Monday Links from the Lockdown vol. DLXIX Monday Links from the Lockdown vol. DLXIX
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    Default Monday Links from the Lockdown vol. DLXIX

    Trial results announced today show that ignoring the nonsense happening in the world and reading this lot instead is 96% effective at taking your mind off it all

    • Trapped - ”Deep inside a remote canyon, a boulder shifts. In an instant, Aron Ralston's hand is pinned beneath half a ton of rock. So begins an ordinary hero's six-day ordeal of grit, pain, and courage—culminating in a decision to do the unthinkable.” Ralston's ordeal was turned into the film 127 Hours, which I thought was very good when I watched it

    • When stars collide: Solving the 16-year mystery of the Blue Ring Nebula - ”First spotted in 2004, the star with an unusual ultraviolet ring appears to be the result of two stars merging, spewing out debris in opposite directions and forming two glowing cones. It appears to us as a blue ring because one of those cones points directly at Earth.”

    • Booting from a vinyl record - The original IBM PC had a cassette port, but why bother with a tape? ”Most PCs tend to boot from a primary media storage, be it a hard disk drive, or a solid-state drive, perhaps from a network, or – if all else fails – the USB stick or the boot DVD comes to the rescue… Fun, eh? Boring! Why don’t we try to boot from a record player for a change?”

    • We’ve Found An Ancient ‘Fossil Galaxy’ Inside Our Milky Way, Say Scientists - It seems our galaxy is more than one galaxy: ”Just last week scientists developed the first family tree of our home galaxy, but another paper published this week in the Monthly Notices of the Royal Astronomical Society claims to have discovered a hitherto unknown ‘fossil galaxy’ hidden in the inner depths of our Milky Way.”

    • A Peek into Einstein's Zurich Notebook - ”Einstein's search for general relativity spanned eight years, 1907-1915. Some periods were quiet and some were more intense. The moments when the great transition occurred, came sometime between the late summer of 1912, when Einstein moved from Prague to Zurich, and early 1913. If we could choose one time at which to look over Einstein's shoulder and watch him work on general relativity, it would be this time. And that is just what we can do. For, found among his papers when Einstein died in 1955 was a small, brown notebook containing his private calculations from just this time. This is the Zurich notebook.” John D. Norton takes us through Einstein’s notes. This page contains the first appearance of the “line element”, whatever that is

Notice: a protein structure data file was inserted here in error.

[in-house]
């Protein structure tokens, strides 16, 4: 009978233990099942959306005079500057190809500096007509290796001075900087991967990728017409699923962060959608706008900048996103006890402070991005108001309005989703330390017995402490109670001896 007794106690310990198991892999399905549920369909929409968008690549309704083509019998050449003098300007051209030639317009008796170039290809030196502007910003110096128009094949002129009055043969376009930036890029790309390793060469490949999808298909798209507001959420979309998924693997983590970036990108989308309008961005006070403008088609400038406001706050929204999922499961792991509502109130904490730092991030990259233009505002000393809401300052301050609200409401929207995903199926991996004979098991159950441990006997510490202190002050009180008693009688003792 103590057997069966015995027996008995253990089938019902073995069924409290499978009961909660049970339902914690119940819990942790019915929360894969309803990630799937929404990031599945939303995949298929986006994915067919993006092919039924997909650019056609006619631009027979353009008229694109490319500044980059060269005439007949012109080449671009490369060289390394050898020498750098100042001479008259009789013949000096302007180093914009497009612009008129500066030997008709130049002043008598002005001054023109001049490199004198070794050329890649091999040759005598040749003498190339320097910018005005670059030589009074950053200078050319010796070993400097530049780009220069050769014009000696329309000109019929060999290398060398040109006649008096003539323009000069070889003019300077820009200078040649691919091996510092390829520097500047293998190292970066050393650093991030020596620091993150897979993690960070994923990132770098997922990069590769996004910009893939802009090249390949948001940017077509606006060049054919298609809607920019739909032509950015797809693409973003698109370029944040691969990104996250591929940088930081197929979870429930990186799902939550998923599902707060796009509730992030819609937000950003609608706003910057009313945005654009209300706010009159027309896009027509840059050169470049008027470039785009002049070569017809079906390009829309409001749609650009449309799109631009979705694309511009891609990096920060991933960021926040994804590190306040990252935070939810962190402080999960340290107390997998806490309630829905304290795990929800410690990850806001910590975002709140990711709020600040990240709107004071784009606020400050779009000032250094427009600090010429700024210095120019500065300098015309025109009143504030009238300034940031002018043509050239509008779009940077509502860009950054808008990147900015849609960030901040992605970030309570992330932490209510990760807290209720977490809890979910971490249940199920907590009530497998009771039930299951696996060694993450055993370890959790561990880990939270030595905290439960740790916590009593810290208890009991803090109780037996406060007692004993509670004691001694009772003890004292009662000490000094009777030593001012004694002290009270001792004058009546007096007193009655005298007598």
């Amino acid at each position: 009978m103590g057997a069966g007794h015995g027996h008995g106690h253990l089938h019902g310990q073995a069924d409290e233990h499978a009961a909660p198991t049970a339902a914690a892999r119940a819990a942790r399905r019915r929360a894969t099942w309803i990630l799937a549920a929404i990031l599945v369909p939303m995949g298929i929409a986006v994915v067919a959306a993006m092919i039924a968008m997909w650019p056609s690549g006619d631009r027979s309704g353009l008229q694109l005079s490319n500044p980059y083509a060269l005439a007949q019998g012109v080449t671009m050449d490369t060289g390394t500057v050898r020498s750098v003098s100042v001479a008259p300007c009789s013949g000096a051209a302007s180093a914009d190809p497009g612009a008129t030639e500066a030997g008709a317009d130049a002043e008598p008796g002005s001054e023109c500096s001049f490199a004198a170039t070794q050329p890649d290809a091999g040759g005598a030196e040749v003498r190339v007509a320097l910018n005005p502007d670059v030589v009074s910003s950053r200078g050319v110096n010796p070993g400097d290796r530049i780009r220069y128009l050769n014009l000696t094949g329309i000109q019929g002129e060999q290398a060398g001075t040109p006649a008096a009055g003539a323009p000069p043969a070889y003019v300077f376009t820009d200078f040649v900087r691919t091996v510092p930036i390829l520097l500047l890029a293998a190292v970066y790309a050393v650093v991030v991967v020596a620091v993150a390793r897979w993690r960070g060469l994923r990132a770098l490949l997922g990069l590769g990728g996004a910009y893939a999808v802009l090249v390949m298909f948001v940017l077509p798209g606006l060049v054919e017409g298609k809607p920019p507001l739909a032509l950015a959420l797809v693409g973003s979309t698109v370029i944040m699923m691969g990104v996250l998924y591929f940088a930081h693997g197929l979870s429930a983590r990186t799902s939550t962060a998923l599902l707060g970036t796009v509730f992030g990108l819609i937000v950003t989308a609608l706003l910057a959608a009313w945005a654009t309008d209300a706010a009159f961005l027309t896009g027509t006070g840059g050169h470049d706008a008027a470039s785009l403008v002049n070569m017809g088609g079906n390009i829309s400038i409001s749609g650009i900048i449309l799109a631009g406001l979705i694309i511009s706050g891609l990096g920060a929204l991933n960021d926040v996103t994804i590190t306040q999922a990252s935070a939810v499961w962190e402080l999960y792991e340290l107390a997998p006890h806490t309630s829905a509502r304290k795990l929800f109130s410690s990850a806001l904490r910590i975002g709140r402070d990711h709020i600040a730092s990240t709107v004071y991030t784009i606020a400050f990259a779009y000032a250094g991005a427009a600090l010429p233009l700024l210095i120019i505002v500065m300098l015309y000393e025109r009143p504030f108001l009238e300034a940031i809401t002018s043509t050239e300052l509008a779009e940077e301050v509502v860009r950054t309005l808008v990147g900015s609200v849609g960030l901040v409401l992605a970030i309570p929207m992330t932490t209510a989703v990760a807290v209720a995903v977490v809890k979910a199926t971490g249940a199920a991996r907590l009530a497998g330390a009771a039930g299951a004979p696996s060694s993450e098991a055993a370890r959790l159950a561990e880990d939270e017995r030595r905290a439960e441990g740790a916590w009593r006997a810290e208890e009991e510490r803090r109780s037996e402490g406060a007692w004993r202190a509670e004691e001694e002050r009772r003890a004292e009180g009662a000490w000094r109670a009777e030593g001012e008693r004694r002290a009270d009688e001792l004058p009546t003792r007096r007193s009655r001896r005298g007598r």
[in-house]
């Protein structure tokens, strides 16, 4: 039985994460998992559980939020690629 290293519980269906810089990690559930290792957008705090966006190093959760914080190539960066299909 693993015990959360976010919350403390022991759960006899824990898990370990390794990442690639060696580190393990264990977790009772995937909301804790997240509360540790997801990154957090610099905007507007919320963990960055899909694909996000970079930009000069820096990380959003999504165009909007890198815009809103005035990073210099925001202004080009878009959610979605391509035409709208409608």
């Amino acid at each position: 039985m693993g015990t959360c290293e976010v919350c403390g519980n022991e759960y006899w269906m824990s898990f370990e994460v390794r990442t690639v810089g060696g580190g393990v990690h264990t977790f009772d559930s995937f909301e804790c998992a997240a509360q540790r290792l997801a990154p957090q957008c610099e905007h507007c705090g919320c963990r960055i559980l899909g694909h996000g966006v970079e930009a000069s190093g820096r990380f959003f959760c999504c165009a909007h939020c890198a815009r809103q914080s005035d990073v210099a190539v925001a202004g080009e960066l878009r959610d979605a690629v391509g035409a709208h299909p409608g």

• The Stradivarius Affair - ”It isn’t every day that a street criminal—a high-school dropout with two felony convictions—is accused of stealing a centuries-old violin worth as much as $6 million. But nothing about the heist of the Lipinski Stradivarius, which galvanized the music world last winter, was normal, or even logical.” N.B. “Last winter” would have been 2013-14. I particularly like the police chief’s conjecture as to just why a low-level crook thought it would be a good idea to steal a priceless musical instrument: “We can’t ever dismiss the nitwit factor.”

    • Strange Supernovae Upend Expectations - A look at the odd ways stars blow up: ”Stars die in surprisingly diverse ways… These extreme deaths appear to be rare, but the fact that they happen at all tells us there is much we still do not understand about the basics of how stars live and die.”

    • The Beirut Port Explosion - By analysing images and video from social media, a team from the Forensic Architecture research group at Goldsmith’s have been able to uncover a lot of detail about the circumstances of the explosion: ”Smoke plumes are continuously transforming and have a unique shape at every moment… We identified four separate smoke plumes emanating from different parts of the warehouse within the space of fourteen minutes. Each of these smoke plumes, with their distinct shape and colour, provide indications as to the arrangement of goods in the warehouse, and the way the fire developed.” The models used for this analysis are available on Github: https://github.com/forensic-architec...tree/master/65